Wednesday, April 12, 2017
12 p.m. – 1:30 p.m.
Birkelund Board Room, Watson Institute
Rian Thum’s research and teaching are generally concerned with the overlap of China and the Muslim World. His book, The Sacred Routes of Uyghur History (Harvard University Press, 2014) argues that the Uyghurs - and their place in China today - can only be understood in the light of longstanding traditions of local pilgrimage and manuscript culture. The study uses manuscripts in Chaghatay and Persian, contemporary Uyghur novels, graffiti, and ethnographic fieldwork to uncover a complex of historical practices that offer new perspectives on what history is and how it works.
In the standard telling of Chinese and Indian histories, the two societies were closely connected in the first millennium AD, when Chinese pilgrims traveled to India in search of authoritative Buddhist texts. But this connection, which fundamentally reoriented Chinese culture, is supposed to have withered in the centuries after the first millennium, presumably because of Muslim conquests of the Tarim Basin and the Punjab. Indeed the story of Chinese-Indian connection disappears almost entirely from general histories until the 20th century. In this lecture, Rian Thum argues instead that Islamic networks played an important role in maintaining ties between China and India from the 16th century to the present. Such ties have gone unnoticed in part because Islam is so often ignored as a part of Chinese culture. More importantly, the study of Chinese Islam itself has been distorted by an overwhelming focus on Chinese-language texts. The surprising reemergence of Sino-Indian connection via Islamic networks demonstrates the potential for a history of Islamic China that gives due attention to the numerous cosmopolitan Persian, Turkic, and Arabic texts that have been fundamental to Chinese Islamic practice.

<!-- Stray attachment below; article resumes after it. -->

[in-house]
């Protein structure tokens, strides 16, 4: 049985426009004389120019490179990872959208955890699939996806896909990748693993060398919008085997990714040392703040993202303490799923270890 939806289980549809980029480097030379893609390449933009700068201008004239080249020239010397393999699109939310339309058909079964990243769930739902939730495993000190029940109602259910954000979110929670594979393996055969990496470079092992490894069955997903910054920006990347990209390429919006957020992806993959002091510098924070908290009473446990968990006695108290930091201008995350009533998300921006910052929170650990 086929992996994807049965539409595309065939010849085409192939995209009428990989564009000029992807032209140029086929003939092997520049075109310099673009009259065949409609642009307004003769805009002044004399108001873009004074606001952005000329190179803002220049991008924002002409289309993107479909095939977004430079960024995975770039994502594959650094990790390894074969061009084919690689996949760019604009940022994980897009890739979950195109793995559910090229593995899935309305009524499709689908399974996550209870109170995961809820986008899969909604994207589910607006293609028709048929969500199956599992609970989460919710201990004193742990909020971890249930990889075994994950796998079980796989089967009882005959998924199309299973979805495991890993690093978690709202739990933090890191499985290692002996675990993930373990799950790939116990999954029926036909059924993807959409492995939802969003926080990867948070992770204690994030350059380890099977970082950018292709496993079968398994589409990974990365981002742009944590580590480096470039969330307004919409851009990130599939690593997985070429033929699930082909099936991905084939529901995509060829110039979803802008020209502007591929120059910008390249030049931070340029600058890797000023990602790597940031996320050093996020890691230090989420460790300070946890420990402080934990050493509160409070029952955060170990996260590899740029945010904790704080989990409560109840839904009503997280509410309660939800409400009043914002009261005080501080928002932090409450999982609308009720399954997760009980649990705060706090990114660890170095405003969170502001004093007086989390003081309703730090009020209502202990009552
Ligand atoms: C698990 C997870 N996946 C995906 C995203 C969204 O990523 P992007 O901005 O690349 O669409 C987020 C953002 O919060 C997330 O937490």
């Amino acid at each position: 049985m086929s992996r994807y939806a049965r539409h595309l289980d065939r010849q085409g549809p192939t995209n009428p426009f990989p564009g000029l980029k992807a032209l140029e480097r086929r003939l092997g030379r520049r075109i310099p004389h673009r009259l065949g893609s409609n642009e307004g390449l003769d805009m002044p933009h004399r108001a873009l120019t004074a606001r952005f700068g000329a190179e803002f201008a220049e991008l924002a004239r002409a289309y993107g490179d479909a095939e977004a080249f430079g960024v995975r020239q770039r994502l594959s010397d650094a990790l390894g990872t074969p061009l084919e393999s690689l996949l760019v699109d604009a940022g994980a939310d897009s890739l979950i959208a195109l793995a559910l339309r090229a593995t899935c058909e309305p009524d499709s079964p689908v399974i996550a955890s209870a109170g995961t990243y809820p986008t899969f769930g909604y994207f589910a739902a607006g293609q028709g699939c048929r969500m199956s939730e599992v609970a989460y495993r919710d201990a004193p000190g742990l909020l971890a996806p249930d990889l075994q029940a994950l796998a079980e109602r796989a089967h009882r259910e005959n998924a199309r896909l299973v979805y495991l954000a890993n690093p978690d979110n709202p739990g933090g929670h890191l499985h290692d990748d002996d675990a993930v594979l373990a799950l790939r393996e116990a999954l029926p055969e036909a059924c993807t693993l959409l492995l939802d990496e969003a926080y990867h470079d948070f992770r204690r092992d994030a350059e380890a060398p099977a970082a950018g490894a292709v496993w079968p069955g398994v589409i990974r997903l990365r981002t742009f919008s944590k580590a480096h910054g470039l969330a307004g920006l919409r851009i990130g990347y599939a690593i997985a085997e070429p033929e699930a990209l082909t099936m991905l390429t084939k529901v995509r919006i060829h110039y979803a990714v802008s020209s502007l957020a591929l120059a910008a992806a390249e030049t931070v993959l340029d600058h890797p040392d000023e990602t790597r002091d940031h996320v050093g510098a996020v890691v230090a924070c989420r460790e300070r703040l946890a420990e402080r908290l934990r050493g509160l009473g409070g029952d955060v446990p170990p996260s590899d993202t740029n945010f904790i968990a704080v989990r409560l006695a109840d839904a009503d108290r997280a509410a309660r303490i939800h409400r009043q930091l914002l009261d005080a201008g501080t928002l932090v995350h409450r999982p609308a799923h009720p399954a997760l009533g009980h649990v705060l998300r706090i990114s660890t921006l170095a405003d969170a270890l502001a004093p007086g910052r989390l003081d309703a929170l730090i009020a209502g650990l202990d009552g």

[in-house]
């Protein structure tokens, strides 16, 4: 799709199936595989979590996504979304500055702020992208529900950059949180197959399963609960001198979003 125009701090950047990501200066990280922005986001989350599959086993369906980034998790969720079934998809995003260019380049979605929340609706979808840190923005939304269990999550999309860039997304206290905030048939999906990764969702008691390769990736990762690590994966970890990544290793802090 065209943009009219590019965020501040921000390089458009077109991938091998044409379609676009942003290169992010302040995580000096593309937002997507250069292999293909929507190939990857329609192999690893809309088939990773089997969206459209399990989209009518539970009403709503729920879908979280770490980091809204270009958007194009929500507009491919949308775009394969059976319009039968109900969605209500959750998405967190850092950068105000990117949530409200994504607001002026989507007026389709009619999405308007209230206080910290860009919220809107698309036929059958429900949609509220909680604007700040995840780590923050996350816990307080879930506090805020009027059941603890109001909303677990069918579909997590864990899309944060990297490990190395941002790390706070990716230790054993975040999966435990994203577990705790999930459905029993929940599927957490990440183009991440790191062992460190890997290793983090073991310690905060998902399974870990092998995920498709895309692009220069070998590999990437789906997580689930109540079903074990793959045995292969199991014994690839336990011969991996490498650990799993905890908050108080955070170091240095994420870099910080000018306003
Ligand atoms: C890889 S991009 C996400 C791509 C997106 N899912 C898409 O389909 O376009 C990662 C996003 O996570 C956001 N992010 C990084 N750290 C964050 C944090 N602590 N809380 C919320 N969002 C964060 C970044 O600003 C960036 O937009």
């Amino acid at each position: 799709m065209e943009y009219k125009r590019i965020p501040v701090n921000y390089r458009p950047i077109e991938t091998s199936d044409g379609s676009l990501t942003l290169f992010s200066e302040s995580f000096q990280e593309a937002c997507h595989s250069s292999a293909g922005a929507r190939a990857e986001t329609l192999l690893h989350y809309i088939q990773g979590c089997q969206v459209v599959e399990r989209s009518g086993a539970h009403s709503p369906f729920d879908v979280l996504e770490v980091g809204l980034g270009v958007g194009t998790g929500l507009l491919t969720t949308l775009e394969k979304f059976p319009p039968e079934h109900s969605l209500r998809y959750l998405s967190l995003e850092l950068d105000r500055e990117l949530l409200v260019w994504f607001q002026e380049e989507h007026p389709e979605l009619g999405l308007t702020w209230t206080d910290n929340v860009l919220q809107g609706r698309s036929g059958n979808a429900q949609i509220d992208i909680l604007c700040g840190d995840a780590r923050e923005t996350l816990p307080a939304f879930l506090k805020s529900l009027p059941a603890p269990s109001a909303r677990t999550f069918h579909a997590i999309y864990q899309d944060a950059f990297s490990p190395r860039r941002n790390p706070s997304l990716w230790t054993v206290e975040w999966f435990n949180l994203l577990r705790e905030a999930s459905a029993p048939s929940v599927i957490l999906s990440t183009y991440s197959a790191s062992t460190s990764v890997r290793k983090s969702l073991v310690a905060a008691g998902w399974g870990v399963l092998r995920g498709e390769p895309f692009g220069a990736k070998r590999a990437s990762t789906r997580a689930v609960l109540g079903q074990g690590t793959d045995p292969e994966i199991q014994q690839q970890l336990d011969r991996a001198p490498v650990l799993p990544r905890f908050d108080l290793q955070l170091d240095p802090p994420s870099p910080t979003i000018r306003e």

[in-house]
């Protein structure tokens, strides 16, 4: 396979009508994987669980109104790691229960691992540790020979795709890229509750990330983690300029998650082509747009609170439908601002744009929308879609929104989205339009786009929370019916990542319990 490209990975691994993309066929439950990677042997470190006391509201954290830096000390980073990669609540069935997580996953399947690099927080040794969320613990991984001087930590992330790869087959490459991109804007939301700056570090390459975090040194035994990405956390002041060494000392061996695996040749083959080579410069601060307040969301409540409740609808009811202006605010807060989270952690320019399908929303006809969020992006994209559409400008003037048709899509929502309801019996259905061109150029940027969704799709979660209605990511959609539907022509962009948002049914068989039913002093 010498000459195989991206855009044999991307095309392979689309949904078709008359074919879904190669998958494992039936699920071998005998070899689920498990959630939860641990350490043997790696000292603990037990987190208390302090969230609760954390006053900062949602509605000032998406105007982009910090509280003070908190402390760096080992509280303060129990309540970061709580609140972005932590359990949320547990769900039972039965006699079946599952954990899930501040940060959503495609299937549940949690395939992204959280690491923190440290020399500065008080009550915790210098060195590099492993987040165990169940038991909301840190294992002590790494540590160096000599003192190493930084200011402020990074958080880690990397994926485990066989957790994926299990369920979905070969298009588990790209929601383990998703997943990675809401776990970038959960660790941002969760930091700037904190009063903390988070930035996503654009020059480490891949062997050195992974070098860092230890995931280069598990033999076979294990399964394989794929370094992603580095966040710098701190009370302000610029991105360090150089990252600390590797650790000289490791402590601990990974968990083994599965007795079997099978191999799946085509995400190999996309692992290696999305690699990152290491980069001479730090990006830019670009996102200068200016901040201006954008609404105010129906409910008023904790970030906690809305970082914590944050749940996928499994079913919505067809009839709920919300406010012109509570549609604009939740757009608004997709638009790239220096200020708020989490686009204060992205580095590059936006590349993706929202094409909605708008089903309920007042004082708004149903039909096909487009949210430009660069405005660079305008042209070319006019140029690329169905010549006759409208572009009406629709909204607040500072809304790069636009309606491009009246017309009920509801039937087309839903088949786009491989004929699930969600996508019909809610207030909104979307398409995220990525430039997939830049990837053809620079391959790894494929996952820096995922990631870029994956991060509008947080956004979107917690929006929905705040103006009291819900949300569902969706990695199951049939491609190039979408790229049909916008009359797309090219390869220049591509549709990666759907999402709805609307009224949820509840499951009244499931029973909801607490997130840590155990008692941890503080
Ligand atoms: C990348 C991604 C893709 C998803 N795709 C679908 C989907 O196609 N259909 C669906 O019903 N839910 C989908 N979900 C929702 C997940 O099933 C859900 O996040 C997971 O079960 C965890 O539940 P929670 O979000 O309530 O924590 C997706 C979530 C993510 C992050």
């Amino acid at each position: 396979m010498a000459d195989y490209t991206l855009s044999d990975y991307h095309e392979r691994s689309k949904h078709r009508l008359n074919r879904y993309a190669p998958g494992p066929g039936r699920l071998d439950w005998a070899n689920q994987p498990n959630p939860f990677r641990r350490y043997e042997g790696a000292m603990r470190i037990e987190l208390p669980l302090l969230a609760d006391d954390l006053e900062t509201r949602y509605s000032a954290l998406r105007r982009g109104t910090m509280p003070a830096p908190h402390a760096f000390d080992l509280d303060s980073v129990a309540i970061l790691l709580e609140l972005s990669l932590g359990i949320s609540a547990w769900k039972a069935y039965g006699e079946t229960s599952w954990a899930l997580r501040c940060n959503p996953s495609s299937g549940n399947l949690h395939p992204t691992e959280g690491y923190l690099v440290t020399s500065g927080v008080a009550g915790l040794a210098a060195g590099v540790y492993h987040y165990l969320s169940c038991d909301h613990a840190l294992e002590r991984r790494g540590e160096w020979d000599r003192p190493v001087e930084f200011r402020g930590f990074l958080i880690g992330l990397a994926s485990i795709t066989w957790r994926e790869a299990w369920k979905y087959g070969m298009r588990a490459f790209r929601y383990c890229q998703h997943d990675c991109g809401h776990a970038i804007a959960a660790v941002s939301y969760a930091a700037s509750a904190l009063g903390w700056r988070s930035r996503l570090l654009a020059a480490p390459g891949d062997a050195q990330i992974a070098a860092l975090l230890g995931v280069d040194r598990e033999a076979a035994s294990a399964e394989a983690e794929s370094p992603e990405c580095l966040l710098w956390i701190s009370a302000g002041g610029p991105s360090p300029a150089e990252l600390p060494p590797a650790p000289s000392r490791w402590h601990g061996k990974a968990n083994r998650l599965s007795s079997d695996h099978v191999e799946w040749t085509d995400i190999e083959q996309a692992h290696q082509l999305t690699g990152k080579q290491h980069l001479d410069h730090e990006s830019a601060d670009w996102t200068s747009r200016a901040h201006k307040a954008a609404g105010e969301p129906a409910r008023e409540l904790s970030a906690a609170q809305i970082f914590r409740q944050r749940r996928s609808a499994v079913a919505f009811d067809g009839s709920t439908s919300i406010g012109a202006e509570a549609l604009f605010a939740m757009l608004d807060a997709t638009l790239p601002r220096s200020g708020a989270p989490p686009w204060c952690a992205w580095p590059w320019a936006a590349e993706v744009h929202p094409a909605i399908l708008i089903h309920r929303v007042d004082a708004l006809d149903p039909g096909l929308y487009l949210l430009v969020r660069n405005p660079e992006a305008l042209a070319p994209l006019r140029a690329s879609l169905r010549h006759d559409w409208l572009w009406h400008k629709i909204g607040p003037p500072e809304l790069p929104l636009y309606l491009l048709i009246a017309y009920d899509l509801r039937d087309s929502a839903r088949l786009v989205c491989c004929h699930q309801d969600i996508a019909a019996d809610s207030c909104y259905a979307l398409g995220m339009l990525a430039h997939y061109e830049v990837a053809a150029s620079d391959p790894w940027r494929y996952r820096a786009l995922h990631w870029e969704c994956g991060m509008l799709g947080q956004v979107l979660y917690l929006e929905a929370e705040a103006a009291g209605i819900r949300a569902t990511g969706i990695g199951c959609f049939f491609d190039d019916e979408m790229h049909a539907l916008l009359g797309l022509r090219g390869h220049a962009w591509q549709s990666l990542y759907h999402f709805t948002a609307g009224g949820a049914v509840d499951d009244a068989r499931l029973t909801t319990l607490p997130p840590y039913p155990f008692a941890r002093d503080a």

Co-sponsored with East Asian Colloquium